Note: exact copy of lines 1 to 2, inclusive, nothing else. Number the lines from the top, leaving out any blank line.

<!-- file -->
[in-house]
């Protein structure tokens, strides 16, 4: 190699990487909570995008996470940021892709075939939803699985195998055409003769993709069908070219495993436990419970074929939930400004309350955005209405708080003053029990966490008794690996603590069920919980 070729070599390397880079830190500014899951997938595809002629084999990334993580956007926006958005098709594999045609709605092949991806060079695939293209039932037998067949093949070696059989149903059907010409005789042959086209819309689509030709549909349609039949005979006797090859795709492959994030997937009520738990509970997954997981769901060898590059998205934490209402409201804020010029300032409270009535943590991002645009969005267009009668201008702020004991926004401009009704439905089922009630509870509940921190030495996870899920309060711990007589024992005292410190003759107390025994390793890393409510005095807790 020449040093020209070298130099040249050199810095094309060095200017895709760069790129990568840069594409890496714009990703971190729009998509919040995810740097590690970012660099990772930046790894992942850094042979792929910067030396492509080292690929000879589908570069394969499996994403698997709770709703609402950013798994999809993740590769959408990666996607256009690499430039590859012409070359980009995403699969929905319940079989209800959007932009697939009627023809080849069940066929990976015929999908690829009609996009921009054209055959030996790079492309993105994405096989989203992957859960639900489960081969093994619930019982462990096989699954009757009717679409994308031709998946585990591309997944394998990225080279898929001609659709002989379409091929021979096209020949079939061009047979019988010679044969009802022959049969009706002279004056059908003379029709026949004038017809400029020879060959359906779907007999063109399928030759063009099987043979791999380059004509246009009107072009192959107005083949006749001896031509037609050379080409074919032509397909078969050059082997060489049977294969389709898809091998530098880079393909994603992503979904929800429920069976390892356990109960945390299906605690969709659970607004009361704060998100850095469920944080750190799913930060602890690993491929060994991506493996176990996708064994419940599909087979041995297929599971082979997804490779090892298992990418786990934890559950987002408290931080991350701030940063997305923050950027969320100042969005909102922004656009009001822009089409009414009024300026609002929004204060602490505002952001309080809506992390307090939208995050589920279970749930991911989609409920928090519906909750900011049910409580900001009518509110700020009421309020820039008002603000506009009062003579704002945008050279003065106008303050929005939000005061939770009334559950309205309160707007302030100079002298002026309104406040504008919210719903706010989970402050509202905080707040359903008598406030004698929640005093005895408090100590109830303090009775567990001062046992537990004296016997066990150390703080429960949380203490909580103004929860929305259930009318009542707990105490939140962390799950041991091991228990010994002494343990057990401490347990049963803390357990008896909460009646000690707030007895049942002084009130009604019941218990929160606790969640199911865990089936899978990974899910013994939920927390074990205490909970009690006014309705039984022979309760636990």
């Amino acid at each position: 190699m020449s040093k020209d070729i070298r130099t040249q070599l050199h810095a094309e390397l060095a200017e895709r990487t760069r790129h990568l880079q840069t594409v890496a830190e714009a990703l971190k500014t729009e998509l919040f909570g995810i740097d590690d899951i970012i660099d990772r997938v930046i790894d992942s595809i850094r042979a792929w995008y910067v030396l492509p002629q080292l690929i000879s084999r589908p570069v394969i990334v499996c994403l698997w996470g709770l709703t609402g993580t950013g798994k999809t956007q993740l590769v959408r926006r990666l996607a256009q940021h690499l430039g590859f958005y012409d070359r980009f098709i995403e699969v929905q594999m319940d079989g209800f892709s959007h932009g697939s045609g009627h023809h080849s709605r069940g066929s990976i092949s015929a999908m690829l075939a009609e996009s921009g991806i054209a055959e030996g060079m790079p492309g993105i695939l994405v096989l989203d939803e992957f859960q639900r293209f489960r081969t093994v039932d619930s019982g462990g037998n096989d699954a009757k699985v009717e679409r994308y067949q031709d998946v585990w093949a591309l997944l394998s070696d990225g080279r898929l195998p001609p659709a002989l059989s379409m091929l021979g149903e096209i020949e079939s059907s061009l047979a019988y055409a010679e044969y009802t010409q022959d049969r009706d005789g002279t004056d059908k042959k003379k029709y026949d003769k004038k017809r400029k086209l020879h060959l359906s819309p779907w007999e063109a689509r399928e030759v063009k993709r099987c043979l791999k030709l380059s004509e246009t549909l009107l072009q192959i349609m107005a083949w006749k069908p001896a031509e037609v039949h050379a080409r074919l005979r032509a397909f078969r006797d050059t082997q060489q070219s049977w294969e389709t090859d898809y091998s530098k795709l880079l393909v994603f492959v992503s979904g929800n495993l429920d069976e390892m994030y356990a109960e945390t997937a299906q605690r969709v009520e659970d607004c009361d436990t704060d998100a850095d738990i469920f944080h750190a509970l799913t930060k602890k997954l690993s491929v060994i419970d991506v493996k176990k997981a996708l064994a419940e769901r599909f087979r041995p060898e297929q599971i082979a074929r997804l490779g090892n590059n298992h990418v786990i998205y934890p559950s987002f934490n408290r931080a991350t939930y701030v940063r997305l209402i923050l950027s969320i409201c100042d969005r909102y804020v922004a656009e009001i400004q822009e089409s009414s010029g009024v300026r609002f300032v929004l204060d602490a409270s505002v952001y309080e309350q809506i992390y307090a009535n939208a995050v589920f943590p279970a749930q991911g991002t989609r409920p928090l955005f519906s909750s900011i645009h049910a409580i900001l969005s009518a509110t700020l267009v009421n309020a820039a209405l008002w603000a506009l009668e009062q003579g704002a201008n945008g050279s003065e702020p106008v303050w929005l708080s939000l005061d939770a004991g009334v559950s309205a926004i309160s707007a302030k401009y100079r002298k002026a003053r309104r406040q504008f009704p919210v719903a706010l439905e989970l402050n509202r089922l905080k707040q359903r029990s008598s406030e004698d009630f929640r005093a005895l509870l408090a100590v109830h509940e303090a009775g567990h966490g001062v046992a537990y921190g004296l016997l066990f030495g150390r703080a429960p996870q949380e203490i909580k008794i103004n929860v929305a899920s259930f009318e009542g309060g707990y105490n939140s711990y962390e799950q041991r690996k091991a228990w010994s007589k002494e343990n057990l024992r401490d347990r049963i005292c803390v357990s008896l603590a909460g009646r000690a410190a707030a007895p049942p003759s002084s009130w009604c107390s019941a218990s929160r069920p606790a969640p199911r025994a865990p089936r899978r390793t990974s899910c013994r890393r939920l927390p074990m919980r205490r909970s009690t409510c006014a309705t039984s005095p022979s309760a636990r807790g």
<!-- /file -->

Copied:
[in-house]
């Protein structure tokens, strides 16, 4: 190699990487909570995008996470940021892709075939939803699985195998055409003769993709069908070219495993436990419970074929939930400004309350955005209405708080003053029990966490008794690996603590069920919980 070729070599390397880079830190500014899951997938595809002629084999990334993580956007926006958005098709594999045609709605092949991806060079695939293209039932037998067949093949070696059989149903059907010409005789042959086209819309689509030709549909349609039949005979006797090859795709492959994030997937009520738990509970997954997981769901060898590059998205934490209402409201804020010029300032409270009535943590991002645009969005267009009668201008702020004991926004401009009704439905089922009630509870509940921190030495996870899920309060711990007589024992005292410190003759107390025994390793890393409510005095807790 020449040093020209070298130099040249050199810095094309060095200017895709760069790129990568840069594409890496714009990703971190729009998509919040995810740097590690970012660099990772930046790894992942850094042979792929910067030396492509080292690929000879589908570069394969499996994403698997709770709703609402950013798994999809993740590769959408990666996607256009690499430039590859012409070359980009995403699969929905319940079989209800959007932009697939009627023809080849069940066929990976015929999908690829009609996009921009054209055959030996790079492309993105994405096989989203992957859960639900489960081969093994619930019982462990096989699954009757009717679409994308031709998946585990591309997944394998990225080279898929001609659709002989379409091929021979096209020949079939061009047979019988010679044969009802022959049969009706002279004056059908003379029709026949004038017809400029020879060959359906779907007999063109399928030759063009099987043979791999380059004509246009009107072009192959107005083949006749001896031509037609050379080409074919032509397909078969050059082997060489049977294969389709898809091998530098880079393909994603992503979904929800429920069976390892356990109960945390299906605690969709659970607004009361704060998100850095469920944080750190799913930060602890690993491929060994991506493996176990996708064994419940599909087979041995297929599971082979997804490779090892298992990418786990934890559950987002408290931080991350701030940063997305923050950027969320100042969005909102922004656009009001822009089409009414009024300026609002929004204060602490505002952001309080809506992390307090939208995050589920279970749930991911989609409920928090519906909750900011049910409580900001009518509110700020009421309020820039008002603000506009009062003579704002945008050279003065106008303050929005939000005061939770009334559950309205309160707007302030100079002298002026309104406040504008919210719903706010989970402050509202905080707040359903008598406030004698929640005093005895408090100590109830303090009775567990001062046992537990004296016997066990150390703080429960949380203490909580103004929860929305259930009318009542707990105490939140962390799950041991091991228990010994002494343990057990401490347990049963803390357990008896909460009646000690707030007895049942002084009130009604019941218990929160606790969640199911865990089936899978990974899910013994939920927390074990205490909970009690006014309705039984022979309760636990």